2.2 REAGENT AND ANALYTICAL INSTRUMENT The nitric acid (68 %) used was for a class-100 environment, AA-100 grade, supplied by Tama Chemical Co (Tokyo, Japan). Hydrofluoric (40 %) acid was suprapur grade supplied by Merck (New Jersey, USA), and perchloric (30 %) acid was ultrapure grade from Kanto Chemical Co (Tokyo, Japan). Uranium isotope analyses was conducted by inductively coupled plasma - mass spectrometer HP- 4500 manufactured by Yokogawa Analytical Systems (Tokyo, Japan).

2.3 ANALYRICAL METODS Soil samples were ground to 150 mesh, ashed at 510℃ for 3 days, decomposed by mixture of nitric, perchloric and hydrofluoric acid, and were evaporated to dryness. Groundwater samples were filtrated, evaporated to dryness, decomposed by mixture of nitric, perchloric and hydrofluoric acid, and were evaporated to dryness again. The evaporated samples were then treated with sulfric acid to remove insoluble fluorides and were redissolved in 2N nitric acid from which uranium was separated using U-TEVA resin (Eichrom) and its irotopes measured by ICP-MS.

3. RESULTS AND DISCUSSION 3-1. DEPTH PROFILES OF U-234/U-238 ACTIVITY RATIO IN SOIL Depth profiles of 234U/ 238U activity ratios in soil-b, soil-d and soil-KUR are shown in Figs. 2, 3 and 4. 234U/238U profiles obtained in our investigation did not show much disequilibrium (such as activity ratio less than 0.8) as observed in other study (16). The distributions of 234U/ 238U with depths are relatively uniform in soil-b and soil-d, with activity ratio not much different from 1.0 (indicating radiological equilibrium between 234U and 238U). This probably is because parent materials of these soils are relatively new volcanic ejecta, which initially had 234U/238U activity ratio near 1.0 and has not been subjected to much leaching of 234U since its deposition. Soil-KUR, on the other hand, had lower activity ratio near surface and the ratios varied with depths. This probably is due to intense of its parent material, an old sediment belonging to the Plio- Osaka deposited 1 million years ago.







Shiogama (Tottori)


Naka (Ibaragi) Ratio


Kumatori (Osaka) U-234/U-238 Activity 0.90

Nishi-Ku (Hiroshima) 0204060

depth (cm)

Hakusui (Kumamoto) Kujyu (Oita) 100km

Fig.1 Sampling locations Fig. 2 U-234/U-238 profile in soil-b.

soil-d soil-KUR 1.10 1.10 y

1.05 1.05

1.00 1.00 Ratio

0.95 0.95 U-234/U-238 Activit

U-234/U-238 Activity Ratio 0.90 0.90 0 20406080100 0 50 100 depth (cm) depth (cm)

Fig. 3 U-234/U-238 profile in soil-d. Fig. 4 U-234/U-238 profile in soil-KUR.

3-2 U-234/238 ACTIVITY RATIO AND U-235/TOTAL-U ATOM RATIO IN SOIL AND GROUNDWATER In Table 1, 234U/238U activity ratios and U-235/total-U atom ratios in soil and groundwater are shown. 234U/238U activity ratios of most soil samples were around 1.0 (radiological equilibrium). The sample from station E in Hiroshima exhibited high 234U/238U activity ratio, the reason for which was unknown. Groundwater samples generally showed high 234U/238U ratios.

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Table 1. U-234/238 activity ratio and U-235/total-U atom ratio in soil and groundwater samples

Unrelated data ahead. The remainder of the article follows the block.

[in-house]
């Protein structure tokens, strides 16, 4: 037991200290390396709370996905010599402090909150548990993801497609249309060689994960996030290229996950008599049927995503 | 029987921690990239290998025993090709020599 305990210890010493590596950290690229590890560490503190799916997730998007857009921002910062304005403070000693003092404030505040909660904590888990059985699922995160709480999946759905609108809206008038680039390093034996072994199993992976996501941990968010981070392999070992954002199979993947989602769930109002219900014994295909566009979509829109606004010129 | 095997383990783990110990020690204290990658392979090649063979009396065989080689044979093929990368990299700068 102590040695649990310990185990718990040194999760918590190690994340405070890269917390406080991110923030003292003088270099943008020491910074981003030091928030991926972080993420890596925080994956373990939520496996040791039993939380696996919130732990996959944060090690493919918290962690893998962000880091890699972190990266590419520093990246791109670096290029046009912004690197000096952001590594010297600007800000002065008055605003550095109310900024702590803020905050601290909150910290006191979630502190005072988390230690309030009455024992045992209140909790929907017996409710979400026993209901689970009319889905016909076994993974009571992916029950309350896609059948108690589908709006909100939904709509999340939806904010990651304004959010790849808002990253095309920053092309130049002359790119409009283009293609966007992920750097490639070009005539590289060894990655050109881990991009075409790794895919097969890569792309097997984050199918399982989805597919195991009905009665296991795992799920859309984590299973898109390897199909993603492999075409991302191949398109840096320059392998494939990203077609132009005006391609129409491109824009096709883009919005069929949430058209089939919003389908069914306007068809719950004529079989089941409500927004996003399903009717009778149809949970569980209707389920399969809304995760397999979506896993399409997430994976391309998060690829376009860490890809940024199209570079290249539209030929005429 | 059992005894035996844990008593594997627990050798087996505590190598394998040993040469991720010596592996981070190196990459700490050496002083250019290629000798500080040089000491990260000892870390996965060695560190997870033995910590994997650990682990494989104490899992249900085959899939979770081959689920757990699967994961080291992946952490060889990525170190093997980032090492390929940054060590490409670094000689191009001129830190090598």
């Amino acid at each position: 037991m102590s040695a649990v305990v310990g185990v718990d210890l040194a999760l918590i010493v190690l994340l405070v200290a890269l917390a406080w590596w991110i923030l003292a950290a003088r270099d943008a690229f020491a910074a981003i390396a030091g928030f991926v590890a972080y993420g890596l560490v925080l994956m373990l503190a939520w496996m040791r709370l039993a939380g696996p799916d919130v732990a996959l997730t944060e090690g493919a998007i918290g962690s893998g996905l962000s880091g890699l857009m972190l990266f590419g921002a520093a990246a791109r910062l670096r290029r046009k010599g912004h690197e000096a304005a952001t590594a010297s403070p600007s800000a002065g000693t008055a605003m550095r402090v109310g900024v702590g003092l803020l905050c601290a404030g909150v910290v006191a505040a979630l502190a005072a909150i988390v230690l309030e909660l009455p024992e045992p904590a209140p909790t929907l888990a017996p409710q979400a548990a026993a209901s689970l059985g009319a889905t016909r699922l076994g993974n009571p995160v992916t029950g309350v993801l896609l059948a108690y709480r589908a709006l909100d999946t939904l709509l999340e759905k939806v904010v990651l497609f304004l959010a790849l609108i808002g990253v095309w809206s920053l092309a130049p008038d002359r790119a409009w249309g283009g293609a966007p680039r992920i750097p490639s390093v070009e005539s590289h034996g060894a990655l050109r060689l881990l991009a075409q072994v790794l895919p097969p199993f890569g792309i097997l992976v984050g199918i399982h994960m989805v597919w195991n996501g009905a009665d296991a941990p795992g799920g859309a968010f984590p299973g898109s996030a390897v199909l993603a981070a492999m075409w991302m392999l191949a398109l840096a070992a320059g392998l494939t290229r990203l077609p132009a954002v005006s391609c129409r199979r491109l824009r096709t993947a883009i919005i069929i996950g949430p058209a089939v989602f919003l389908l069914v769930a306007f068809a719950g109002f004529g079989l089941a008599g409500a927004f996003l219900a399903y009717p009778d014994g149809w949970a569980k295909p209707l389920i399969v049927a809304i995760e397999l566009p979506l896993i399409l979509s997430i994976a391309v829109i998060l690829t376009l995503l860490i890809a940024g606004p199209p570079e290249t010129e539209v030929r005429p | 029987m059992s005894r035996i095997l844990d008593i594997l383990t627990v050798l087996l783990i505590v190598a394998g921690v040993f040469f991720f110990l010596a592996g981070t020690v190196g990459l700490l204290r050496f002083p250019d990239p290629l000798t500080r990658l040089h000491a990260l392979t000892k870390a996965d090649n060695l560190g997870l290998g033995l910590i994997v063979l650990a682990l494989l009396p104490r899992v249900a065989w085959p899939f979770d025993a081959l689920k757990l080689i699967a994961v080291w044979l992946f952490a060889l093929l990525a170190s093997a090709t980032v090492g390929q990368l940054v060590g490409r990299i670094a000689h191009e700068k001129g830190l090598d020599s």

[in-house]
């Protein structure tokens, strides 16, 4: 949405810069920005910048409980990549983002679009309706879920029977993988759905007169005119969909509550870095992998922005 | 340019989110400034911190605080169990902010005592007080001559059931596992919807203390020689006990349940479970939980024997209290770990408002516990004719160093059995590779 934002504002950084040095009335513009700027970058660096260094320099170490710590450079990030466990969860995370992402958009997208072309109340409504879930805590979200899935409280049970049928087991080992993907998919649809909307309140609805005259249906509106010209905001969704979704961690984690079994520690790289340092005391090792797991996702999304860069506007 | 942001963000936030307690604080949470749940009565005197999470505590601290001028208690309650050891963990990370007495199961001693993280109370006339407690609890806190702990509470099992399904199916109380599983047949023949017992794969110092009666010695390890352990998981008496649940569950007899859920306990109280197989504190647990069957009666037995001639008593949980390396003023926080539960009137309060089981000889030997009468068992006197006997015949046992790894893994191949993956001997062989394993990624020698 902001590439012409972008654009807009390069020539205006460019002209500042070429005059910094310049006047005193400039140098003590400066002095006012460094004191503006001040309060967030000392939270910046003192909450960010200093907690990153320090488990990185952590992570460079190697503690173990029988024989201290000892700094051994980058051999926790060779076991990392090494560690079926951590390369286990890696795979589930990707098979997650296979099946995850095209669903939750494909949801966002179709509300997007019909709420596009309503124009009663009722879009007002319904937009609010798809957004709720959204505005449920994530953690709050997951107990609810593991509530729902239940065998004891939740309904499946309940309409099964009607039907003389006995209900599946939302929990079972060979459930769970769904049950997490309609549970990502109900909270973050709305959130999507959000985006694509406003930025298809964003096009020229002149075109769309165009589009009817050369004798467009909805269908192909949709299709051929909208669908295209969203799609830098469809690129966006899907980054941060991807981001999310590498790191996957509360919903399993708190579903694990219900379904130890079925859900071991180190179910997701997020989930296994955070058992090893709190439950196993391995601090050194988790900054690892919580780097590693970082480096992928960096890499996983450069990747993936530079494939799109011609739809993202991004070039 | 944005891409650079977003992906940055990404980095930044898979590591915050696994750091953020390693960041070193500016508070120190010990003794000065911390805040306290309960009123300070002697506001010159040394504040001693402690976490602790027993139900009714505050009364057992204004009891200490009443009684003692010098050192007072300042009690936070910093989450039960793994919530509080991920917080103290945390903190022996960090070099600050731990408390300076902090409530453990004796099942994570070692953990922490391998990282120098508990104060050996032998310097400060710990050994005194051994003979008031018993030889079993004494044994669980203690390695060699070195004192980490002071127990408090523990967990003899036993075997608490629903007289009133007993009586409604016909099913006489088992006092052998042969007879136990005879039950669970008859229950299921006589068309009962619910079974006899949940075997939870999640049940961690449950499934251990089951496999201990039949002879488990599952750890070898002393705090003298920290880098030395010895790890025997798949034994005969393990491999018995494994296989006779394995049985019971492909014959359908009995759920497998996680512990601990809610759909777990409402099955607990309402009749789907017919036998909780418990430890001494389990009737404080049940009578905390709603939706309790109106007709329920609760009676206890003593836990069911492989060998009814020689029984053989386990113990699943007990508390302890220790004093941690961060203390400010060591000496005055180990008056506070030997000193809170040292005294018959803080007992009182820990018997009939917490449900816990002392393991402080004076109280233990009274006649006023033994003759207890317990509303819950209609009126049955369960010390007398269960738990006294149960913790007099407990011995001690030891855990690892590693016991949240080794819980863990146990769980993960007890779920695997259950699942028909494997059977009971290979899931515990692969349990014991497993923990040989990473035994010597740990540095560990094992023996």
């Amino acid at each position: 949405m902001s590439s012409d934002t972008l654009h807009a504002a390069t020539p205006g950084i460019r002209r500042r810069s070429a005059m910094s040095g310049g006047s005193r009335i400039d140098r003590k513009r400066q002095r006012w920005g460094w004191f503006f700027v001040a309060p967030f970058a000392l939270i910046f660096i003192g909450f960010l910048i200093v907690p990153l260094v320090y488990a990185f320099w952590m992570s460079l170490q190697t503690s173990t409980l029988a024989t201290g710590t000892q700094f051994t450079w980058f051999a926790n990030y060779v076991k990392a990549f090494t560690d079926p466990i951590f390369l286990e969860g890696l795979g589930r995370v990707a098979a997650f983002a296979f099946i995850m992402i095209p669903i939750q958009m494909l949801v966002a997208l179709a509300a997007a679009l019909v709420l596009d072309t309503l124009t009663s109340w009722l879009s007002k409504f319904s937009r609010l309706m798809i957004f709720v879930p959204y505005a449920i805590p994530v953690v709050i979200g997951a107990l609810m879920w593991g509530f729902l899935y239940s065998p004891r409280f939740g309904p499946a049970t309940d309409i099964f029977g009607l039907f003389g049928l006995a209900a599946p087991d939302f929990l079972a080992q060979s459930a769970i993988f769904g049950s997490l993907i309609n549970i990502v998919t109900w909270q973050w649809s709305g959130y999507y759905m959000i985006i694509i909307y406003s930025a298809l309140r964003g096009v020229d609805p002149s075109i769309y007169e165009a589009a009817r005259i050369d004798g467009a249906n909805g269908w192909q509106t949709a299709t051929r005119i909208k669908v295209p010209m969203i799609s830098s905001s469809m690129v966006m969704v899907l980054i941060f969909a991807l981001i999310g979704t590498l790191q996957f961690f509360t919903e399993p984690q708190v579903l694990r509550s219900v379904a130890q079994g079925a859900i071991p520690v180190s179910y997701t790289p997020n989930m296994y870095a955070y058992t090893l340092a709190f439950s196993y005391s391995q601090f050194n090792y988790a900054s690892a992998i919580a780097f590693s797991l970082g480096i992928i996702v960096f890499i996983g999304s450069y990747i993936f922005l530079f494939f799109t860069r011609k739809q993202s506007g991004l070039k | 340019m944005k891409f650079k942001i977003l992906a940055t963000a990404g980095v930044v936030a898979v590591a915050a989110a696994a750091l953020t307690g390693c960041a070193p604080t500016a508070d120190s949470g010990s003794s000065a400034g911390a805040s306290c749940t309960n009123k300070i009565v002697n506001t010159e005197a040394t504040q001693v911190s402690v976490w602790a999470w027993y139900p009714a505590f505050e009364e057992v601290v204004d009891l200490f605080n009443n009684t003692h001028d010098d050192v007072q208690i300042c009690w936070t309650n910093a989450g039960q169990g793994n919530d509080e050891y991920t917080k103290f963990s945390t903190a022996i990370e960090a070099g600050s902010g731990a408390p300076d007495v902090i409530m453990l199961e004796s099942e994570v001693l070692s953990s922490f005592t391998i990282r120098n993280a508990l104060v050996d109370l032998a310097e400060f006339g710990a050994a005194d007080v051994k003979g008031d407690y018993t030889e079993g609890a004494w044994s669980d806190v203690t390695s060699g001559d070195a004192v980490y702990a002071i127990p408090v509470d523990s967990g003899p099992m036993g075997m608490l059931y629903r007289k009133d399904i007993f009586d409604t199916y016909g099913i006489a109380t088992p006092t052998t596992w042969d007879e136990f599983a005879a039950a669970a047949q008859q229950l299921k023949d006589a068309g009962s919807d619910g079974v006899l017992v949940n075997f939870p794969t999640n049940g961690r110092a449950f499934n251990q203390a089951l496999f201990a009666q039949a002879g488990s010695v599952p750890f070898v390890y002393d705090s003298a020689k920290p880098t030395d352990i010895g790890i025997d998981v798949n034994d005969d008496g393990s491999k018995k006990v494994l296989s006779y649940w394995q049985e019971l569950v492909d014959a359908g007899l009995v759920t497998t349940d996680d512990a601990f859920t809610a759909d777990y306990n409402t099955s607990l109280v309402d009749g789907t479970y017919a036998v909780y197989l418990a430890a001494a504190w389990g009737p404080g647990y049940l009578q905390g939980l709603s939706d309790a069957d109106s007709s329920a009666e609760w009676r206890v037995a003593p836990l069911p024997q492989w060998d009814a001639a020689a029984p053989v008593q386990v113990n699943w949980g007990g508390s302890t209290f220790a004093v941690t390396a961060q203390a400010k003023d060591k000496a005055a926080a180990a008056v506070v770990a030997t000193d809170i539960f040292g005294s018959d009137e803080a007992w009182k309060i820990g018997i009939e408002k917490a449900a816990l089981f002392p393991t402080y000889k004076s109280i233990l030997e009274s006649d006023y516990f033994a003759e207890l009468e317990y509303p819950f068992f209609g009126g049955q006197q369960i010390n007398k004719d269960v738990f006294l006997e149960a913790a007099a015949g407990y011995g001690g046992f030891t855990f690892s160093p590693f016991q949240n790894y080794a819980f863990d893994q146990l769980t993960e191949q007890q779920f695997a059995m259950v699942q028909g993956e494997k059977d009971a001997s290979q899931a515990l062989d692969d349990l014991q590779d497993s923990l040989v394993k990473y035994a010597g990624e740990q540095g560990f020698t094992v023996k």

Sample name (Sampling location) U-234/238 Relative U-235/total U Relative Activity standard atom percent standard Ratio deviation (%) deviation (%) for U-234/238 for U-235/U- total soil-b (Naka, Ibaragi) *1 1.00 1.1 0.0071 0.4 soil-d (Naka, Ibaragi) *1 1.01 1.0 0.0071 0.5 soil-KUR (Kumatori, Osaka) *1 0.98 2.1 0.0071 0.6 St. A soil (Nishiku, Hiroshima 0-4 cm) 1.00 1.6 0.0071 0.6 St. A soil (Nishiku, Hiroshima 4-15 1.00 1.1 0.0071 0.2 cm) St. B soil (Nishiku, Hiroshima 0-4 cm) 0.96 1.9 0.0070 0.3 St. B soil (Nishiku, Hiroshima 4-15 0.92 0.8 0.0070 0.1 cm) St. C soil (Nishiku, Hiroshima 0-4 cm) 0.99 0.9 0.0070 0.2 St. C soil (Nishiku, Hiroshima 4-15 0.96 0.7 0.0070 0.1 cm) St. D soil (Nishiku, Hiroshima 0-4 cm) 0.96 0.7 0.0071 0.7 St. D soil (Nishiku, Hiroshima 4-15 0.99 0.5 0.0071 0.3 cm) St. E soil (Nishiku, Hiroshima 0-4 cm) 1.46 0.1 0.0071 0.3 St. E soil (Nishiku, Hiroshima 4-15 cm) 1.40 0.3 0.0070 0.5 St. F soil (Nishiku, Hiroshima 0-4 cm) 1.01 - 0.0071 - St. F soil (Nishiku, Hiroshima 4-15 cm) 1.03 0.8 0.0072 0.1 St. G soil (Nishiku, Hiroshima 0-4 cm) 1.00 0.0 0.0071 0.1 St. G soil (Nishiku, Hiroshima 4-15 1.00 4.0 0.0071 0.7 cm) St. H soil (Nishiku, Hiroshima 0-4 cm) 0.97 0.6 0.0070 0.1 St. H soil (Nishiku, Hiroshima 4-15 0.96 1.6 0.0070 0.7 cm) Groundwater (Shiogama, Tottori) 1.48 0.3 0.0071 0.2 Groundwater (Hakusui, Kumamoto) 1.02 0.8 0.0071 0.6 Groundwater (Kujyu, Oita) 1.10 0.9 0.0071 0.5 *1 averaged over depth (0-60 cm for soi-b and 0-100 cm for soil-d and soil-KUR).

U-235/total uranium atom ratios were 0.0071 for most of the samples. Soil samples from Hiroshima showed some variation from 0.0070 to 0.0072. In order to judge whether this is the effect of uranium bomb exploded in Hiroshima, more investigation is necessary. The reliability and precision of ICP-MS in isotope ratio measurement also limit the quality of data in this investigation.

4. CONCLUSION We measured isotopic ratios (234U/238U, 235U/total uranium) of uranium in Japanese soil collected at Kumatori (Osaka), Naka (Ibaragi) and Nishi-Ku (Hiroshima), and Japanese groundwater from Shiogama (Tottori), Hakusui (Kumamoto) and Kujyu (Oita) using ICP-MS (inductively coupled plasma – mass spectrometry). Most of soil samples, especially volcanic ash soil typically found all over Japan, exhibited secular equilibrium between 234U and 238U, and their deviation from the radiological equilibrium may indicate the contribution from anthropogenically altered uranium. Water samples, on the other hand, showed considerable natural variation in 234U/238U ratios, suggesting the necessity of thorough site-specific investigation to clarify the extent of their background variation in order to use 234U/238U ratio in water in environmental monitoring. 235U/total-U atom ratios in soil and groundwater samples were 0.0071 in most cases. Some soil samples collected from Nishi-ku, Hiroshima showed small deviation in the ratios from 0.0070 to 0.0072. Whether this deviation is related to Hiroshima A-bomb or not is to be investigated in the forthcoming study.